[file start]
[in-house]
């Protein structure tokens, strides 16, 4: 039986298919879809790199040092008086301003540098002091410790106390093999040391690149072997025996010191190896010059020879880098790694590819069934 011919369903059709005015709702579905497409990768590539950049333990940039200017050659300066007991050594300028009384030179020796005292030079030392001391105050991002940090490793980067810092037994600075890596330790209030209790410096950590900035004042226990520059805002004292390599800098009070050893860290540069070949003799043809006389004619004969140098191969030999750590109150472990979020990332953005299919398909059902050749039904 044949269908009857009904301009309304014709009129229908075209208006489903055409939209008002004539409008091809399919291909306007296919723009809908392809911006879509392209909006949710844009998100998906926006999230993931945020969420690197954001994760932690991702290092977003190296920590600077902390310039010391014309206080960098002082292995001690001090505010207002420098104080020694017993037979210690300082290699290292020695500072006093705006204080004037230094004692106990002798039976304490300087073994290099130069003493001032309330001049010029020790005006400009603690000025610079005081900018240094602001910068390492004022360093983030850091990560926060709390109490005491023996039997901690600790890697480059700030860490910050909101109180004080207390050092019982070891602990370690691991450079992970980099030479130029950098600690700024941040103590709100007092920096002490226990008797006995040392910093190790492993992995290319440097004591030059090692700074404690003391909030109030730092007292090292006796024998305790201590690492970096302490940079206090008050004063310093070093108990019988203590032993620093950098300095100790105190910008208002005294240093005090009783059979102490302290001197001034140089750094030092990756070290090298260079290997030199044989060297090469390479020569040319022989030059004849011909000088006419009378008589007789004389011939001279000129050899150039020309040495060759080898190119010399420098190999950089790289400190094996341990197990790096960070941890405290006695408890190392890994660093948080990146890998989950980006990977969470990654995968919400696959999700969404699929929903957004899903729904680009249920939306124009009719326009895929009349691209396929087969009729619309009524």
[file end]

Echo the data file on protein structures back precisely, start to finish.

[in-house]
């Protein structure tokens, strides 16, 4: 039986298919879809790199040092008086301003540098002091410790106390093999040391690149072997025996010191190896010059020879880098790694590819069934 011919369903059709005015709702579905497409990768590539950049333990940039200017050659300066007991050594300028009384030179020796005292030079030392001391105050991002940090490793980067810092037994600075890596330790209030209790410096950590900035004042226990520059805002004292390599800098009070050893860290540069070949003799043809006389004619004969140098191969030999750590109150472990979020990332953005299919398909059902050749039904 044949269908009857009904301009309304014709009129229908075209208006489903055409939209008002004539409008091809399919291909306007296919723009809908392809911006879509392209909006949710844009998100998906926006999230993931945020969420690197954001994760932690991702290092977003190296920590600077902390310039010391014309206080960098002082292995001690001090505010207002420098104080020694017993037979210690300082290699290292020695500072006093705006204080004037230094004692106990002798039976304490300087073994290099130069003493001032309330001049010029020790005006400009603690000025610079005081900018240094602001910068390492004022360093983030850091990560926060709390109490005491023996039997901690600790890697480059700030860490910050909101109180004080207390050092019982070891602990370690691991450079992970980099030479130029950098600690700024941040103590709100007092920096002490226990008797006995040392910093190790492993992995290319440097004591030059090692700074404690003391909030109030730092007292090292006796024998305790201590690492970096302490940079206090008050004063310093070093108990019988203590032993620093950098300095100790105190910008208002005294240093005090009783059979102490302290001197001034140089750094030092990756070290090298260079290997030199044989060297090469390479020569040319022989030059004849011909000088006419009378008589007789004389011939001279000129050899150039020309040495060759080898190119010399420098190999950089790289400190094996341990197990790096960070941890405290006695408890190392890994660093948080990146890998989950980006990977969470990654995968919400696959999700969404699929929903957004899903729904680009249920939306124009009719326009895929009349691209396929087969009729619309009524």